The state’s only children’s hospital child life program will bring more smiles to Children’s of Mississippi patients thanks to the Sidney P. Allen and Friends of Children’s Hospital Child Life Fund, which has reached a total of more than $1.1 million.
The fund is a memorial to Allen, a successful businessman, entrepreneur and philanthropist as well as board chairman of Friends of Children’s Hospital, who died Nov. 10, 2018, after a brief battle with cancer.
The total raised so far was announced during a May 17 presentation at the hospital’s Kathy and Joe Sanderson Tower on the campus of the University of Mississippi Medical Center. A check presented by Friends of Children’s Hospital for $392,181.36 brought the fund’s total to seven figures. The fund will generate about $70,000 for Children’s of Mississippi’s child life program each year.
“Sidney Allen was not one to be messed with,” remembered John Scarbrough, the current board chairman of Friends who served on the nonprofit’s board with Allen. “If it was to help children, it was going to happen.”
The Sidney P. Allen and Friends of Children’s Hospital Child Life Fund supports child life, which helps patients and families cope with stress or other issues related to treatment and their time in the hospital. Child life professionals soothe patients with therapeutic play and help them and their families prepare for procedures, reducing fear, anxiety and pain.
The Friends of Children’s Hospital raises funds to support Children’s of Mississippi, the state’s only children’s hospital.
“We can’t do our job without child life,” said Dr. Mary Taylor, Suzan B. Thames Chair and professor of pediatrics, noting how therapeutic play and education helps young patients and their families cope with illness and treatments.
“We often say that it takes more than medicine to heal a child,” said Kristin Kappler Hardy, Children’s of Mississippi’s director of quality and clinical support services. “The unwavering support from Sidney Allen and Friends of Children’s Hospital through the years has been amazing.”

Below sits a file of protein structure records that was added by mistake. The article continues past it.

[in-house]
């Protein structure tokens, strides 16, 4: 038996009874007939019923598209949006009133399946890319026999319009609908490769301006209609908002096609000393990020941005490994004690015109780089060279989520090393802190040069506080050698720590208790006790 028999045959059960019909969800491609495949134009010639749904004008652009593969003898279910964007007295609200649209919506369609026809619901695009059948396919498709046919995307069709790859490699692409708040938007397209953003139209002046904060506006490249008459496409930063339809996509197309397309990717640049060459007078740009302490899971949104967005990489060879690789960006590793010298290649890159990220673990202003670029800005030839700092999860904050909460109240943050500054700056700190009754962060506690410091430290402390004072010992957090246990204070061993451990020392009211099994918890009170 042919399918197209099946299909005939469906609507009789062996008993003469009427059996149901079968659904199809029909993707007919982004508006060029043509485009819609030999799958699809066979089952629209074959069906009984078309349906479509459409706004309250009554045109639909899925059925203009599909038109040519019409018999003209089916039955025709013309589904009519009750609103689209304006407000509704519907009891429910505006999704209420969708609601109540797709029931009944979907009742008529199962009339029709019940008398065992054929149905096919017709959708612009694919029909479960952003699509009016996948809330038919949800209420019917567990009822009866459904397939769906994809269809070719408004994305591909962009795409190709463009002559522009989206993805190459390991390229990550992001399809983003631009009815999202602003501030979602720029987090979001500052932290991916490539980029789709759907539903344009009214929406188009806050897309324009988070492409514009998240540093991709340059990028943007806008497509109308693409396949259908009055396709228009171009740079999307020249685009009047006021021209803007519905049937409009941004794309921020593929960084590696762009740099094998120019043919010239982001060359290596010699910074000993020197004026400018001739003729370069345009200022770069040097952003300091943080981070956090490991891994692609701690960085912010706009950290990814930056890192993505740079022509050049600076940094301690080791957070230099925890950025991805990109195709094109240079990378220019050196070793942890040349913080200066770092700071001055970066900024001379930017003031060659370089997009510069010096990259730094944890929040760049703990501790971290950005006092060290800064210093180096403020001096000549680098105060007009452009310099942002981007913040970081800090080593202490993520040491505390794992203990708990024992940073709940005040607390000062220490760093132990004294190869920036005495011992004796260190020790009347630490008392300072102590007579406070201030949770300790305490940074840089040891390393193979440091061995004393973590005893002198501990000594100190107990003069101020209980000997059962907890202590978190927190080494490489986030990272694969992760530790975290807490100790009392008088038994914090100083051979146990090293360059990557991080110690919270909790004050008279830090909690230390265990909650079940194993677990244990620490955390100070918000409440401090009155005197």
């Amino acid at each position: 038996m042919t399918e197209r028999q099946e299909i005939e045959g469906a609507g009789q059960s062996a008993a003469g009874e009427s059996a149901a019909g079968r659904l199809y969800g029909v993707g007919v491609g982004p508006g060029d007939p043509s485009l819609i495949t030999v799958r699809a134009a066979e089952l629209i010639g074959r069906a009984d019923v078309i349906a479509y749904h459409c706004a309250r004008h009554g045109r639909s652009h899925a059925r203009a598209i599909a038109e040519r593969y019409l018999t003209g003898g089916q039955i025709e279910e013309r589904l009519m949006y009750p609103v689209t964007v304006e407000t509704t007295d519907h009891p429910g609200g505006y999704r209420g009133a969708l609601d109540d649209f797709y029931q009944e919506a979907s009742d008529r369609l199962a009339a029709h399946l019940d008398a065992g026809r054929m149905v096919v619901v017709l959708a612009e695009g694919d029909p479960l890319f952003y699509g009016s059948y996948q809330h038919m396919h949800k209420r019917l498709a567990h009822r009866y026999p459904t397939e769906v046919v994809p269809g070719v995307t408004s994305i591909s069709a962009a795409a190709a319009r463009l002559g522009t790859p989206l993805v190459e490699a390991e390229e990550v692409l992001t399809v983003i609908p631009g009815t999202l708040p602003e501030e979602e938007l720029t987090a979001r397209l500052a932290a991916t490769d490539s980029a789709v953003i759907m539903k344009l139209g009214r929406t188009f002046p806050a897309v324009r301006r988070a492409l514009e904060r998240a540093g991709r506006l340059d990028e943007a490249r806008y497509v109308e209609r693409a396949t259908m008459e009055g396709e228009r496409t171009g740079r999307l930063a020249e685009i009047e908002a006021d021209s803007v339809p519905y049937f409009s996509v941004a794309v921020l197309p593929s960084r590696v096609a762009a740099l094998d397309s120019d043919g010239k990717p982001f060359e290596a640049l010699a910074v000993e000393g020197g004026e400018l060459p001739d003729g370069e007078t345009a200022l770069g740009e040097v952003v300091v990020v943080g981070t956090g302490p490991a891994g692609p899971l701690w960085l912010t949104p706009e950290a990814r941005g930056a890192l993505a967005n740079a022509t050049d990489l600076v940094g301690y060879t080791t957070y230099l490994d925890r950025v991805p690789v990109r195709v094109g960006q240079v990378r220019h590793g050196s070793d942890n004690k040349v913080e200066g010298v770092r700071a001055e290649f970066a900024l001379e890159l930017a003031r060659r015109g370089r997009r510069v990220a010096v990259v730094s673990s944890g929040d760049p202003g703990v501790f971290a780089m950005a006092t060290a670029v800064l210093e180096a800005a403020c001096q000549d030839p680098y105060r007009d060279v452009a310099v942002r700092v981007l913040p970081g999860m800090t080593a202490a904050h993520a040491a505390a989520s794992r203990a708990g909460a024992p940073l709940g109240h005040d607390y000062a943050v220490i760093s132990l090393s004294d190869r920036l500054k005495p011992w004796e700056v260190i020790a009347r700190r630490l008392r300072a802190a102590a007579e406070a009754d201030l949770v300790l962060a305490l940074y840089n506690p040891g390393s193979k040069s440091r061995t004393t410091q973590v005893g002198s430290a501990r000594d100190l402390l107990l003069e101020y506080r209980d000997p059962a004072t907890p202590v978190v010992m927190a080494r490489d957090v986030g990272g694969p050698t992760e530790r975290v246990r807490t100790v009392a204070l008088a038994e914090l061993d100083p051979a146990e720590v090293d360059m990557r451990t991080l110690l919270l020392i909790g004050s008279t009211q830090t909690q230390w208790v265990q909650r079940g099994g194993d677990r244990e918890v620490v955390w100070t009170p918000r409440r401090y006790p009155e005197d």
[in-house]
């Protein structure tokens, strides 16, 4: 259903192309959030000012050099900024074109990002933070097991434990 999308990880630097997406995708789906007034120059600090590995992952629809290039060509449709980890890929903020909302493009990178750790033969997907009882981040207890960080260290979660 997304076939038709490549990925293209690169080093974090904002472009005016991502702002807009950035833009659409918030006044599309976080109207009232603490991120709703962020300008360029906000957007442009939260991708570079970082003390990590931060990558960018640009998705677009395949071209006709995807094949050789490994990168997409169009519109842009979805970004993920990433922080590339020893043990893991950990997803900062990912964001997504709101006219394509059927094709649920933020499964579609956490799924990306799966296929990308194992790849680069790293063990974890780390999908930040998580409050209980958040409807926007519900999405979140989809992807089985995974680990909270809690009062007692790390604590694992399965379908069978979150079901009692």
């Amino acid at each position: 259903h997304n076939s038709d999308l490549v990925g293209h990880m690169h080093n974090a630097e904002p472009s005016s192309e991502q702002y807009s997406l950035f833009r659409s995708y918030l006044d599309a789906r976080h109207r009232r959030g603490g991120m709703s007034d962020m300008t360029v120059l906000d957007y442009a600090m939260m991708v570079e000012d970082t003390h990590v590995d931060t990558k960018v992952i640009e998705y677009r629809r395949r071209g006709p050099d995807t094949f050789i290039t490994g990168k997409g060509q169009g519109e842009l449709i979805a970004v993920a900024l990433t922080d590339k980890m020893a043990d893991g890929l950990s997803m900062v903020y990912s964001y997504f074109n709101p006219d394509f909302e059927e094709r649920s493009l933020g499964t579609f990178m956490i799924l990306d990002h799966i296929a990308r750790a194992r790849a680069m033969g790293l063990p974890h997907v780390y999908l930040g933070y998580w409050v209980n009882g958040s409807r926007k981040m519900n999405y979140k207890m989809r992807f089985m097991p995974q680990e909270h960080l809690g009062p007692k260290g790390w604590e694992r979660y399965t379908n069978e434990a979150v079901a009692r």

Child life therapy has been shown to reduce pain and anxiety and shorten hospital stays.
Allen, a University of Mississippi alumnus, began his career working with his father at Delco Development Co. in Indianola, followed by serving as a congressional aide in the Washington, D.C., office of U.S. Sen. James O. Eastland. He returned to Jackson in 1975 to serve as vice president of Hancock Mortgage Corp. and later as president of Mississippi Mortgage Co. He returned to Indianola in 1982 as vice president of Allen Corp., before moving back to Jackson in 1984. He served in a variety of capacities in ventures including Southeastern Timber Products and Vicksburg Forest Products with his long-time friend and business partner, William J. Van Devender Sr.
For more than two decades, Allen was a board member of Friends of Children’s Hospital. He co-chaired the annual Trustmark Children’s Hospital Pro-Am, which he helped establish.
The child life program has been the designated beneficiary of the Pro-Am for many years. Child life was also the first program supported by Friends in 1990, when the nonprofit donated $5,000 toward the hospital’s activity room fund.
Remembering his father with a gift supporting the child life program at Children’s of Mississippi “felt right,” said his son, Sidney Allen Jr. “This program was important to Dad for many years.”
William Van Devender Jr., a member of the Friends board, and Allen’s son, Sidney Allen Jr., now co-chair the tournament.
“Sidney was the head of the golf tournament for more than 30 years, and more than $2.5 million has been raised for the hospital through the Pro-Am,” Van Devender Sr. said. “He was a strong supporter of sick children in Mississippi and worked tirelessly for them.”
Donations can be made to Friends of Children’s Hospital, 3900 Lakeland Dr., Suite 205, Flowood MS 39232, with the Sidney P. Allen and Friends of Children’s Hospital Child Life Fund in the memo line, or online at friendsofch.org by adding the name of the fund under additional information.
By Annie Oeth, UMMC Public Affairs